shift register. The result can be the loss of up to seven samples in the shift register. The output sample rate can never be less than one in eight input samples. The clock discipline algorithm is designed to operate at this rate. CLOCK SELECT ALGORITHM

The clock select algorithm determines from a set of sources which are correct (truechimers) and which are not (falsetickers) based on a set of formal correctness assertions. To begin with, a number of sanity checks are performed to sift the selectable candidate from the source population.

a. A stratum error occurs if the source had never been synchronized, or if the stratum of the source is below the floor option or not below the ceiling option of the “tos” command. The default values for these options are 0 and 15, respectively. It is important to note that 15 is a valid stratum for a server, but a server operating at that stratum cannot synchronize clients.
b. A distance error occurs for a source if the root distance (also known as synchronization distance) of the source is not below the distance threshold “maxdist” option of the “tos” command. The default value for this option is 1.5 seconds
c. A loop error occurs if the source is synchronized to the client. This can occur if two peers are configured with each other in symmetric modes.
d. An unreachable error occurs if the source is unreachable or if the server or peer command for the source includes the “noselect” option.
Sources showing one or more of these errors are considered non-selectable. On the other hand, only the selectable candidates are considered in the following algorithm: given

the measured offset θₒ and root distance λ, the correctness interval is defined as [θₒ – λ, θₒ + λ] of points where the true value of θ lies somewhere on the interval. The problem now consists in determining from a set of correctness intervals which represent truechimers and which represent falsetickers and in search of this solution a new interval is defined: the intersection interval is the smallest interval containing points from the largest number of correctness intervals. A candidate with a correctness interval that contains points in the intersection interval is a truechimer and the best offset estimate is the midpoint of its correctness interval. Furthermore, a candidate with a correctness interval that contains no points in the intersection interval is a “falseticker”. In summary, the midpoint sample produced by the clock filter algorithm is the maximum likelihood estimate and thus best represents the truechimer time. CLOCK CLUSTER ALGORITHM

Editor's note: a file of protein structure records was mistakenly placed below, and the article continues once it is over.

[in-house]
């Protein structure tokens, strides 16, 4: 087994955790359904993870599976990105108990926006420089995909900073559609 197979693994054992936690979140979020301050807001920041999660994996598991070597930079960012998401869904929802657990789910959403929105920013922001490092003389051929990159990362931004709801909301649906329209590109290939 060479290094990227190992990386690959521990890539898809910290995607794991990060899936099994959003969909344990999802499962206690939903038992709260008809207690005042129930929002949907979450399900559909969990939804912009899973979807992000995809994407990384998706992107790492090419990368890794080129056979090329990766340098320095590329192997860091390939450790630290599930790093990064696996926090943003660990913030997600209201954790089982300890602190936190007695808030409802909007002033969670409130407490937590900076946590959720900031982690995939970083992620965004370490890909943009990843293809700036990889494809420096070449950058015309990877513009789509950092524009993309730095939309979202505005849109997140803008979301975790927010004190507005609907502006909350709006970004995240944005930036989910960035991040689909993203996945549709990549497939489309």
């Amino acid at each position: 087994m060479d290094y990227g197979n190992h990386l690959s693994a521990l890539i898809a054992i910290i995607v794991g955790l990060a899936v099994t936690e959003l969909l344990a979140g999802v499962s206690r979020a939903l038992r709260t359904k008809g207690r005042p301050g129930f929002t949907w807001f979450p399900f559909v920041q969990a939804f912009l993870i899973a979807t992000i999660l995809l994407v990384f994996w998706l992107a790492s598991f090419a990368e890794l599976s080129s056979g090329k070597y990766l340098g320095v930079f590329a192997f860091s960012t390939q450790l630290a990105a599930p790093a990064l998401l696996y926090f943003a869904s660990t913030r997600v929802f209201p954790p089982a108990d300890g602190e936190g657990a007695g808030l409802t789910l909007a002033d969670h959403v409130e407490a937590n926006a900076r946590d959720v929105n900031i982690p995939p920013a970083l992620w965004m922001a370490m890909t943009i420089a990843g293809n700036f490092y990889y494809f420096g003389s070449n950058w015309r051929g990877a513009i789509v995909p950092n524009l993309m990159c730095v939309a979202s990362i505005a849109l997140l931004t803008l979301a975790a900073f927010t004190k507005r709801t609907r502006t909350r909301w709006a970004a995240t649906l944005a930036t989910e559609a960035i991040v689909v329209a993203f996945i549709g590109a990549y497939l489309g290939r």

The Clock Closter algorithm processes the truechimers produced by the clock select algorithm to produce a list of survivors which are used by the mitigation algorithms to discipline the system clock. The cluster algorithm operates in a series of rounds; at each round the truechimer furthest from the offset centroid is pruned from the population. The rounds are continued until a specified termination condition is met. First, the truechimer associations are saved on an unordered list with each candidate entry identified with index i (i = 1, .., n), where n is the number of candidates. Let θ(i) be the offset and λ(i) be the root distance of the ith entry.  Recall that the root distance is equal to the root dispersion plus  half the root delay. For the ith candidate a statistic called the select jitter relative to the ith candidate is calculated as follows. Let dᵢ(j) = |θ(j) – θ(i)| λ(i), where θ(i) is the peer offset of the ith entry and θ(j) is the peer offset of the jth entry, both produced by the clock filter algorithm. The metric used by the cluster algorithm is the select jitter φs(i) computed as the root mean square (RMS) of the dᵢ(j) as j ranges from 1 to n. The objective at each round is to prune the entry with the largest metric until the termination condition is met. The select jitter must be recomputed at each round, but the peer jitter does not change. The termination condition has two parts. First, if the number of survivors is not greater than the “minclock” threshold set by the “minclock” option on the “tos” command, the pruning process terminates. The “minclock” defaults is 3, but can be changed to fit special  conditions. The second termination condition is more intricate. Figure 2-4 below shows a round where a candidate of (a) is pruned to yield the candidates of (b). Let φmax be the maximum select jitter and φmin be the minimum peer jitter over all candidates. In (a), candidate 1 has the highest select jitter, so φmax = φs(1). Candidate 4 has the lowest peer jitter, so φmin = φʀ(4). Since φmax > φmin, select jitter dominates peer jitter so the algorithm prunes candidate 1. In (b), φmax = φs(3) and φmin = φʀ(4). Since φmax < φmin, pruning additional candidates does not reduce select jitter, and the algorithm terminates with candidates 2, 3 and 4 as survivors. The survivor list is passed on to the mitigation algorithms, which combine the survivors, select a system peer, and compute the system statistics passed on to dependent clients.